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Boeing unveils lightweight bomb for urban combat
Company's defense unit will make 24,000 for Air Force

Associated Press | May 24, 2006

Boeing Co. on Monday unveiled a line of small, lightweight bombs that the U.S. Air Force will use in urban combat situations like the war in Iraq.

The small-diameter bombs weigh 250 pounds and can be used by all Air Force bombers, according to Boeing. By using the smaller bombs, planes can carry about four times as many bombs and fire them from farther away. A B-2 Stealth bomber can carry as many as 80 of the small-diameter bombs.

The bombs also will help limit civilian casualties during airstrikes in urban areas, Air Force Col. Richard Justice said at an unveiling ceremony. Boeing said its own tests show the bombs hit within 4 feet of their target.

Justice said Boeing's development of the bomb was one of the speediest and most successful weapons development in Air Force history. He said the bomb should be used in combat as early as this summer.

Boeing, based in Chicago but whose defense operations are based in the St. Louis area, said it will make 24,000 small-diameter bombs for the Air Force, which has contracted to buy them through 2015.

The small-diameter bomb contract is valued at about $2.5 billion, but Boeing has only won the first phase of the whole project.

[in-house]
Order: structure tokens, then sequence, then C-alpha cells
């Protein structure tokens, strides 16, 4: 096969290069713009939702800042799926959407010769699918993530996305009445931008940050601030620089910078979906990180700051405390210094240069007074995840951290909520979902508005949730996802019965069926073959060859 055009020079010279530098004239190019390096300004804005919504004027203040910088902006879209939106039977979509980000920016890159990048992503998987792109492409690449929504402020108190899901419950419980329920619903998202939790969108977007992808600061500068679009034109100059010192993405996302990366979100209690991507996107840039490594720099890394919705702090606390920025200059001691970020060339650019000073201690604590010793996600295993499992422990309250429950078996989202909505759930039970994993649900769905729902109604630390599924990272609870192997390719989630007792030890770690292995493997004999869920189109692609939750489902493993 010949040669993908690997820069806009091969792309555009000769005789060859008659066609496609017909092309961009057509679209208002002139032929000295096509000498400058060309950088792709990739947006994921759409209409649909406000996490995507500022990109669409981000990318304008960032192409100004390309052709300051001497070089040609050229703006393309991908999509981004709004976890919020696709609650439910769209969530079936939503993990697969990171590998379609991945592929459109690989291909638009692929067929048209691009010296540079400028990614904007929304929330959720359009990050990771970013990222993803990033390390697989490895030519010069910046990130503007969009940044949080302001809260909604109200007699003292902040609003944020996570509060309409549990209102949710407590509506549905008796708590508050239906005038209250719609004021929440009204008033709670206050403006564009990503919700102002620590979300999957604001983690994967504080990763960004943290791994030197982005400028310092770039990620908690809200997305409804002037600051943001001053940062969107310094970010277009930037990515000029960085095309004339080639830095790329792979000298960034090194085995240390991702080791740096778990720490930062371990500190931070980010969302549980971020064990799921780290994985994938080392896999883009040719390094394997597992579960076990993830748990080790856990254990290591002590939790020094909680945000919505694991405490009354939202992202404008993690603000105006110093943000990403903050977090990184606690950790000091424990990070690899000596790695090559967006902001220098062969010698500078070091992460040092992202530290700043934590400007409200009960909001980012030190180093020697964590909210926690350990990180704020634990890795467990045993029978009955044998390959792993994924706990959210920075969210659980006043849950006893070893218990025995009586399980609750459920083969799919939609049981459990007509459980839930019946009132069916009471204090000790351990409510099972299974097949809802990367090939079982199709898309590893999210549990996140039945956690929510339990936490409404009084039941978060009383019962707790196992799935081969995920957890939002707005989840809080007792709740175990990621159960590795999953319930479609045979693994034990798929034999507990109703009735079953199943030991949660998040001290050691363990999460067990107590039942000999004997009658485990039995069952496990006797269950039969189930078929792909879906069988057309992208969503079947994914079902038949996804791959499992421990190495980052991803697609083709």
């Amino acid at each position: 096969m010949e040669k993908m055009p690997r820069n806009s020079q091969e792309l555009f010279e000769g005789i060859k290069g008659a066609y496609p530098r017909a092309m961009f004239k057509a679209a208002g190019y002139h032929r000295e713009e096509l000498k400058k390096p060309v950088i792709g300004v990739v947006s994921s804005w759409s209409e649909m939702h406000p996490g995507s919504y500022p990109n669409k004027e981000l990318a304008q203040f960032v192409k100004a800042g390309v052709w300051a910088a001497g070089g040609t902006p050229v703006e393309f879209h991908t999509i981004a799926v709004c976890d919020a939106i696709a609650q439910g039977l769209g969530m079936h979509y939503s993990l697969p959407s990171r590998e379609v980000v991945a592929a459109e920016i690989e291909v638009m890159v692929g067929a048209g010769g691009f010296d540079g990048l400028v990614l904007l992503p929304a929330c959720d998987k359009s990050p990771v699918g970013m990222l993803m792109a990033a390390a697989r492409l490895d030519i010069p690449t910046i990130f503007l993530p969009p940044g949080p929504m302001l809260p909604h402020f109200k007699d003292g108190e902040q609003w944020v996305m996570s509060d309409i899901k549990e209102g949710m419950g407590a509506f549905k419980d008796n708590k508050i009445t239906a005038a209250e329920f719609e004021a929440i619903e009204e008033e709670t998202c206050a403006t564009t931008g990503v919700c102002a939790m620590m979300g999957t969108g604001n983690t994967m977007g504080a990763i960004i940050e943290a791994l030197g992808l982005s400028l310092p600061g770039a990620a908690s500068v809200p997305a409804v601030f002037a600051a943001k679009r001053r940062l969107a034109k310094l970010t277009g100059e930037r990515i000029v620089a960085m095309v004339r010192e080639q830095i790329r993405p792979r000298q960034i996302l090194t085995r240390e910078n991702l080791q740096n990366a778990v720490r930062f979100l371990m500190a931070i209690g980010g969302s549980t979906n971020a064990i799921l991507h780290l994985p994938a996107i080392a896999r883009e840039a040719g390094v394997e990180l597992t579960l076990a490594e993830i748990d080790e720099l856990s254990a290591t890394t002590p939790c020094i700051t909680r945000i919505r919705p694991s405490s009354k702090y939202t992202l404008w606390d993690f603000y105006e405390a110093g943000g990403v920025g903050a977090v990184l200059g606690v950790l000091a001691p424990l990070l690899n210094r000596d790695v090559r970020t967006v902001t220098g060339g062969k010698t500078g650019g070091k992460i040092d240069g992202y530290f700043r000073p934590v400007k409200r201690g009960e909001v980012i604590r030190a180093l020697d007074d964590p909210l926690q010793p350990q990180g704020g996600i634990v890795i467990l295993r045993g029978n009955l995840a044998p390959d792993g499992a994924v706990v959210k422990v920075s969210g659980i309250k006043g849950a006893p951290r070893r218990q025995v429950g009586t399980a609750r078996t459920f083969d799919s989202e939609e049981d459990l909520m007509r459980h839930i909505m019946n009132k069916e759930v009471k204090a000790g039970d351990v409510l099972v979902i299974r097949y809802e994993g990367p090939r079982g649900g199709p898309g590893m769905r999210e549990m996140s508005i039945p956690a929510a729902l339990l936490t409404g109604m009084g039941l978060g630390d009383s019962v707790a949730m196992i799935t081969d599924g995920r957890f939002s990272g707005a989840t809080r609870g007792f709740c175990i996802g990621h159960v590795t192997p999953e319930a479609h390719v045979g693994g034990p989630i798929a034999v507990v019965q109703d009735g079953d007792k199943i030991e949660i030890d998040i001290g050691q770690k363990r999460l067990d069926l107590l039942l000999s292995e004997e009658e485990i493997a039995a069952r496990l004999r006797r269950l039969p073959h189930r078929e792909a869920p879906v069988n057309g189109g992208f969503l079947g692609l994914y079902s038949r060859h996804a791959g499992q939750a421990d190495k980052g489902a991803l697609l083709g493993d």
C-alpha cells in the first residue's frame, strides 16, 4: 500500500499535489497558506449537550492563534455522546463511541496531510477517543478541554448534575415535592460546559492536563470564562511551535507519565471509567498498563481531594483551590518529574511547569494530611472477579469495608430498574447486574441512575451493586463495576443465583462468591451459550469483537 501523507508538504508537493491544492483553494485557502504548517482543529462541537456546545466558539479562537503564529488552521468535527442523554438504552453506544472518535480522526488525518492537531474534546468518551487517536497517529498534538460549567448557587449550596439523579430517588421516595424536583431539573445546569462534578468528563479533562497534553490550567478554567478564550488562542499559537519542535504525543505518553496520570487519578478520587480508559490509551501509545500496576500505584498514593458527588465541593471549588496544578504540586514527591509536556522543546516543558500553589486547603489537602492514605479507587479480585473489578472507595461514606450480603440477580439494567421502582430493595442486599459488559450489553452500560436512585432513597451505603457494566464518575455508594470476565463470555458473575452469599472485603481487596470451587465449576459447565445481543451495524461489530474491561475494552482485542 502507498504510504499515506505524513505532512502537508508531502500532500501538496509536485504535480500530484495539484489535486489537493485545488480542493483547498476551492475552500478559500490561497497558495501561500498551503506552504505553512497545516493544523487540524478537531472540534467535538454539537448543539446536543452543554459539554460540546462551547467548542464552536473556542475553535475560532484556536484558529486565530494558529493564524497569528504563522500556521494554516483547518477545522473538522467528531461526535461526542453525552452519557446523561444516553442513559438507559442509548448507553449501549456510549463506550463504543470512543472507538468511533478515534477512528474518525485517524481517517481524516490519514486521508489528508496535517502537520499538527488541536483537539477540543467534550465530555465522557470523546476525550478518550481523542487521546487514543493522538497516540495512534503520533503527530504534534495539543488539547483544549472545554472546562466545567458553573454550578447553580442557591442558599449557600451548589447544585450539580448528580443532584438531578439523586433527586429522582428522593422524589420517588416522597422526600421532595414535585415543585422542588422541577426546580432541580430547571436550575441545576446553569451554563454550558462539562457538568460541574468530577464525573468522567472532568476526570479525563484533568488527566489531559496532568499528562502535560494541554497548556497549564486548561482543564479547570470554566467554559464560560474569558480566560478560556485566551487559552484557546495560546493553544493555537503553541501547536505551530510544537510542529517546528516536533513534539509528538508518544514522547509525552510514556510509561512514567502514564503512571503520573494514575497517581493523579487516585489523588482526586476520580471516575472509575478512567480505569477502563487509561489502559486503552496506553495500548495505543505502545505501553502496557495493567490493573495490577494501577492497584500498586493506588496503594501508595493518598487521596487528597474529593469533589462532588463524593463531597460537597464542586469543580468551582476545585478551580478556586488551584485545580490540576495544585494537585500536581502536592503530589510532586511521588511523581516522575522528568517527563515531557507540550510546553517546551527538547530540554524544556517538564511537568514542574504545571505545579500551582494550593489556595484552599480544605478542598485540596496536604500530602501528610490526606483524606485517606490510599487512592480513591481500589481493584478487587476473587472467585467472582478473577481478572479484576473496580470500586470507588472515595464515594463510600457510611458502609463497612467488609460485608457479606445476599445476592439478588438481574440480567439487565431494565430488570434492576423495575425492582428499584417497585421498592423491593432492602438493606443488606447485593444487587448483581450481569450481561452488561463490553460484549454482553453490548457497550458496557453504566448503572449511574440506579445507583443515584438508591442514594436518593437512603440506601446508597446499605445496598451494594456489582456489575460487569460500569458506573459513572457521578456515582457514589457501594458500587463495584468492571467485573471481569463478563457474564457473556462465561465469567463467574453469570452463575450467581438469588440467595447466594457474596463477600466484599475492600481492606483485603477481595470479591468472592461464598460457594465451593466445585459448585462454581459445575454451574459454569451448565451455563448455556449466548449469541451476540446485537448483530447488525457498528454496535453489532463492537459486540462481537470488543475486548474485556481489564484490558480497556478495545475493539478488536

Last year, the Government Accountability Office - the investigative arm of Congress - found that Boeing's contract for the bombs had been influenced by an Air Force official who was sentenced to nine months in prison for giving Boeing preferential treatment.

Boeing tried to recruit Darleen Druyun for a job while she still oversaw military contracts with the company. Lockheed Martin Corp., Boeing's biggest competitor, complained that Druyun influenced the small-diameter bomb contact.

The GAO upheld that complaint and recommended the second phase of the contract should be opened up to bidding.

Winning the first phase of the contract has been good news for Boeing, which hasn't always benefited from changing war plans at the Pentagon. The company makes some military equipment that could get the ax as Pentagon planners shift priorities.

Boeing spokesman Steve Miller said the company might have to cut back production of its C-17 Globemaster III, a large transport plane. Miller said there is risk that Congress won't approve funding for more Globemasters in the 2007 budget.

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